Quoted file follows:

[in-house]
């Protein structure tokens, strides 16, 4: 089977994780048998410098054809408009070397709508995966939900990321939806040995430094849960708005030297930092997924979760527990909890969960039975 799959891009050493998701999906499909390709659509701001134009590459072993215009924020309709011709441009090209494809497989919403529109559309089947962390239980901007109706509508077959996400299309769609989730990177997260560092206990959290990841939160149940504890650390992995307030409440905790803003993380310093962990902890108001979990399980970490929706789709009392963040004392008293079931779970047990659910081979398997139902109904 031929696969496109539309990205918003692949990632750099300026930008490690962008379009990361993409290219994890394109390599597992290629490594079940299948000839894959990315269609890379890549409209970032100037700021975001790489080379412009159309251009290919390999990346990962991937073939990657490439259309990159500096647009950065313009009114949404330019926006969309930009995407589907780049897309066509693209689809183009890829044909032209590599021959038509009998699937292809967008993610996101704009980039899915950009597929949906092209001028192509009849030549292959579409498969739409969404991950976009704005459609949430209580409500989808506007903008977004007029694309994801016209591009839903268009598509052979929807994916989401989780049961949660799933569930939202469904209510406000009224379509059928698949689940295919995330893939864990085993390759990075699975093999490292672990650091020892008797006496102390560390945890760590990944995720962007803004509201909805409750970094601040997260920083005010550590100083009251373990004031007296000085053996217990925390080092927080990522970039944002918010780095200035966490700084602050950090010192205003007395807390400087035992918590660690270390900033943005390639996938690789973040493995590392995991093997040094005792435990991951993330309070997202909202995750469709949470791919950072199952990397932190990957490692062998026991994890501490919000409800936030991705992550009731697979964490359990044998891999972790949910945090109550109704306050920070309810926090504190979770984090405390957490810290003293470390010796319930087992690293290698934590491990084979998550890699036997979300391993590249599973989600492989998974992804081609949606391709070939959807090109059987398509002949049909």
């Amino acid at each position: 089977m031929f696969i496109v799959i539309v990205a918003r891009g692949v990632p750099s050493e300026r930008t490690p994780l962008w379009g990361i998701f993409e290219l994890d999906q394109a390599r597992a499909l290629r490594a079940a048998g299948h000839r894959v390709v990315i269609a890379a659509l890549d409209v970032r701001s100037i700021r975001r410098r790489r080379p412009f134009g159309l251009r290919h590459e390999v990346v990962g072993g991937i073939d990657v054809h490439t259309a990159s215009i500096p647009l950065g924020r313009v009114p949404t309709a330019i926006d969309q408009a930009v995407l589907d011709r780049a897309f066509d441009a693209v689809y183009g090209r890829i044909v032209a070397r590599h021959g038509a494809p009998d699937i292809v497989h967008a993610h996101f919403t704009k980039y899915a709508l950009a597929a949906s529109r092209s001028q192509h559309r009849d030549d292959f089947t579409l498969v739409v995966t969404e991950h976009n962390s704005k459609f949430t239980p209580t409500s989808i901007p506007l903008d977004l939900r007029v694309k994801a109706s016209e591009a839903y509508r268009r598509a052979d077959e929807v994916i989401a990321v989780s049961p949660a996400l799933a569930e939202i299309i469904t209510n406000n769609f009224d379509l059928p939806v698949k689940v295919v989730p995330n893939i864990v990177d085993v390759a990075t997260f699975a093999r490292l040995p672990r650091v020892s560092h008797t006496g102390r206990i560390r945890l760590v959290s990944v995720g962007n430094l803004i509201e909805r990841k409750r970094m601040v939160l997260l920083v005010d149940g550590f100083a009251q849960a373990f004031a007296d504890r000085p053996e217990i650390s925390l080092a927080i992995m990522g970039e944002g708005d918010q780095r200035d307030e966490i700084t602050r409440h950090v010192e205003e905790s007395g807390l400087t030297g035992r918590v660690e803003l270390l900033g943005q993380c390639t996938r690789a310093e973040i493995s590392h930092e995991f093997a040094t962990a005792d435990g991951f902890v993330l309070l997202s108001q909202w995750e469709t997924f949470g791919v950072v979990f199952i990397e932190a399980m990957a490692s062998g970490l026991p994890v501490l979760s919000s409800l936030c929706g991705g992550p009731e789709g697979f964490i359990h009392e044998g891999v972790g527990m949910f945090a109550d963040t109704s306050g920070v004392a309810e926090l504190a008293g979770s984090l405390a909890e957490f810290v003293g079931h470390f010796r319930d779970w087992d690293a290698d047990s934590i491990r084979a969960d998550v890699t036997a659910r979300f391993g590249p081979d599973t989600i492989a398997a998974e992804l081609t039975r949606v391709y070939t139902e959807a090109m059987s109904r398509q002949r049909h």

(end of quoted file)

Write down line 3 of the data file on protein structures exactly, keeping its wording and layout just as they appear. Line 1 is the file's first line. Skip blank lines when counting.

């Amino acid at each position: 089977m031929f696969i496109v799959i539309v990205a918003r891009g692949v990632p750099s050493e300026r930008t490690p994780l962008w379009g990361i998701f993409e290219l994890d999906q394109a390599r597992a499909l290629r490594a079940a048998g299948h000839r894959v390709v990315i269609a890379a659509l890549d409209v970032r701001s100037i700021r975001r410098r790489r080379p412009f134009g159309l251009r290919h590459e390999v990346v990962g072993g991937i073939d990657v054809h490439t259309a990159s215009i500096p647009l950065g924020r313009v009114p949404t309709a330019i926006d969309q408009a930009v995407l589907d011709r780049a897309f066509d441009a693209v689809y183009g090209r890829i044909v032209a070397r590599h021959g038509a494809p009998d699937i292809v497989h967008a993610h996101f919403t704009k980039y899915a709508l950009a597929a949906s529109r092209s001028q192509h559309r009849d030549d292959f089947t579409l498969v739409v995966t969404e991950h976009n962390s704005k459609f949430t239980p209580t409500s989808i901007p506007l903008d977004l939900r007029v694309k994801a109706s016209e591009a839903y509508r268009r598509a052979d077959e929807v994916i989401a990321v989780s049961p949660a996400l799933a569930e939202i299309i469904t209510n406000n769609f009224d379509l059928p939806v698949k689940v295919v989730p995330n893939i864990v990177d085993v390759a990075t997260f699975a093999r490292l040995p672990r650091v020892s560092h008797t006496g102390r206990i560390r945890l760590v959290s990944v995720g962007n430094l803004i509201e909805r990841k409750r970094m601040v939160l997260l920083v005010d149940g550590f100083a009251q849960a373990f004031a007296d504890r000085p053996e217990i650390s925390l080092a927080i992995m990522g970039e944002g708005d918010q780095r200035d307030e966490i700084t602050r409440h950090v010192e205003e905790s007395g807390l400087t030297g035992r918590v660690e803003l270390l900033g943005q993380c390639t996938r690789a310093e973040i493995s590392h930092e995991f093997a040094t962990a005792d435990g991951f902890v993330l309070l997202s108001q909202w995750e469709t997924f949470g791919v950072v979990f199952i990397e932190a399980m990957a490692s062998g970490l026991p994890v501490l979760s919000s409800l936030c929706g991705g992550p009731e789709g697979f964490i359990h009392e044998g891999v972790g527990m949910f945090a109550d963040t109704s306050g920070v004392a309810e926090l504190a008293g979770s984090l405390a909890e957490f810290v003293g079931h470390f010796r319930d779970w087992d690293a290698d047990s934590i491990r084979a969960d998550v890699t036997a659910r979300f391993g590249p081979d599973t989600i492989a398997a998974e992804l081609t039975r949606v391709y070939t139902e959807a090109m059987s109904r398509q002949r049909h």